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Old Frequencies being sold?

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jacobsmith

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I forget but somewhere I remember about a statewide digital system... the counties were given a discount or something of that effect for giving up their old frequencies to be used on the state-wide system... is this correct? or did I misunderstand it?
 

mmckenna

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It has been done. Frequency coordination and licensing can be expensive. Nextel did this back in the 1990's by buying up smaller local providers and switching the systems to IDEN. Some city, county, state systems have done this also.
 

902

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I forget but somewhere I remember about a statewide digital system... the counties were given a discount or something of that effect for giving up their old frequencies to be used on the state-wide system... is this correct? or did I misunderstand it?
I'd be fascinated to know how you do this in Australia. I can tell you that in the US, there has been a shift toward radio spectrum being similar to real estate. It has material value to those who need the spectrum. We can lease frequencies here, and often do. Our FCC has a category to display leases. A business licensee may lease to a public safety entity, but a public safety entity cannot lease.

Public safety applicants who seek licenses in our "NPSPAC" (National Public Safety Planning Advisory Committee) spectrum which lies in 700 MHz and part of 800 MHz often have to agree to "give back" their lower-frequency licenses in order to get the NPSPAC channels. The Regional Planning Committees ("RPCs") have no authority to compel the applicants to cancel those licenses, however. It's the honor system (as if...). This does not apply to 800 MHz general pool or "vacated spectrum" (frequencies vacated by Sprint/NEXTEL) channels. Applicants have no "give back" requirements there. This also does not apply to lower frequencies. These entities can only give up their frequencies, they cannot "sell" them.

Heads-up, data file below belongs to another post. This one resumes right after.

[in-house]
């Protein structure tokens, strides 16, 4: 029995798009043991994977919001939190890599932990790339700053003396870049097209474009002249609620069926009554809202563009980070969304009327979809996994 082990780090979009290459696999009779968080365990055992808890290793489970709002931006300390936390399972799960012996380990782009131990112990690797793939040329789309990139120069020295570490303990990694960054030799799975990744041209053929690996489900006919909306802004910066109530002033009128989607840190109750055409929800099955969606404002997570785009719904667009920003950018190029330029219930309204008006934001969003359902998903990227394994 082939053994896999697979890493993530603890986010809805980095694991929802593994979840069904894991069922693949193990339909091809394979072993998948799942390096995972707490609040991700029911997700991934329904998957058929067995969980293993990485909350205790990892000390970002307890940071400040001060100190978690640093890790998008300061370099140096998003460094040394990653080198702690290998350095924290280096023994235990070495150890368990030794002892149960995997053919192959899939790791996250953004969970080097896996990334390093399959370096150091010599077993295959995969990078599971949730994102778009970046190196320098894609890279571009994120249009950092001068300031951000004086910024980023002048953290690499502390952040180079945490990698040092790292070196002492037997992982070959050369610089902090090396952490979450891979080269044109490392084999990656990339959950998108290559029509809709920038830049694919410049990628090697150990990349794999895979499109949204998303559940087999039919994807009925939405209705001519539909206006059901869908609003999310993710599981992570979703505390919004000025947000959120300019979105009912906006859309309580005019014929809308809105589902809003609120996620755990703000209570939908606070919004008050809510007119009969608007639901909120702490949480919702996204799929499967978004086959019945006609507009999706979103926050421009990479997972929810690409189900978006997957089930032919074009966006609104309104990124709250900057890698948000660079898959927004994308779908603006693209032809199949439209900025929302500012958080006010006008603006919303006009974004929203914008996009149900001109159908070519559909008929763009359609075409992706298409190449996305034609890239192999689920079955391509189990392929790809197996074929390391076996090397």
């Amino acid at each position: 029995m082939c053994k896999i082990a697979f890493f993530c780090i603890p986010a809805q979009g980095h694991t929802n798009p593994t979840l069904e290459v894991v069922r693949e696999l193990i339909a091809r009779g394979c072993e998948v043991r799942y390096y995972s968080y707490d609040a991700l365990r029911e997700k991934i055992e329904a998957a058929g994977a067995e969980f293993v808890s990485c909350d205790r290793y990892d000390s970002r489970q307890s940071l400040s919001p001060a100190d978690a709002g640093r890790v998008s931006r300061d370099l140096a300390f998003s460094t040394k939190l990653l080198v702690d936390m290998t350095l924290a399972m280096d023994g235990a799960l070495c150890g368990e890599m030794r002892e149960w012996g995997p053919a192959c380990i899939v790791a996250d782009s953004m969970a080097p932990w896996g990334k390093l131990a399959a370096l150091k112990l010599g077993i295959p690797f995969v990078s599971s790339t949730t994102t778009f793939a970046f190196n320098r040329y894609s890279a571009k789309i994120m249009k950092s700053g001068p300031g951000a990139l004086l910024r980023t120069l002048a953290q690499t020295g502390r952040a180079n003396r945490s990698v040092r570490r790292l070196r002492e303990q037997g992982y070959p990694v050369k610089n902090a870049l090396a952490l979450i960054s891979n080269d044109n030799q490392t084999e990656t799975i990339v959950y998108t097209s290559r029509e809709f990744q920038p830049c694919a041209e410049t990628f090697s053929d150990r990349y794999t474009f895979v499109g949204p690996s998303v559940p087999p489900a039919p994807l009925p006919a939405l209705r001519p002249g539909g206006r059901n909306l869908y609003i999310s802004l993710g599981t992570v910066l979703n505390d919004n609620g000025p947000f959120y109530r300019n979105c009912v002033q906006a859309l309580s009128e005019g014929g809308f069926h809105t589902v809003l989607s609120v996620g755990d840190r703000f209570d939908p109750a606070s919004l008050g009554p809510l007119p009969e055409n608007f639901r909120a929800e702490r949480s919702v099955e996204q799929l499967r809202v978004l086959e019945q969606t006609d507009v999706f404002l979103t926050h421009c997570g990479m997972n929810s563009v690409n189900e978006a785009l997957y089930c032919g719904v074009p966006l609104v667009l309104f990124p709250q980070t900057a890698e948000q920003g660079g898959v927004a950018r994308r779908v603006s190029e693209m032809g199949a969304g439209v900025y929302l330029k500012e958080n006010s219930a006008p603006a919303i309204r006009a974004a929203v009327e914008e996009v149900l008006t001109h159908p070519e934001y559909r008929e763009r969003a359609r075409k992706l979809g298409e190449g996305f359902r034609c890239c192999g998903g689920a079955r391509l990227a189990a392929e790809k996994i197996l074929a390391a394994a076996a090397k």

We are undergoing a mandatory halving of occupied bandwidth here to allow for operation on interstitial channels in VHF and UHF spectrum. More recently, we've seen this give back bargain made in waiver requests to the FCC which seeks a delay in narrowbanding because of the implementation of a higher-frequency radio system, and the promise (the "public interest" part) that in exchange for the delay, the applicant will terminate operations on most of those frequencies once the new system is enacted. We see that in the series of granted waivers in the 8 counties (actually 7 counties and the independent City of St. Louis, which under Missouri law is not in a county) of the St. Louis region.

So, tell me about how you do this Down Under.
 
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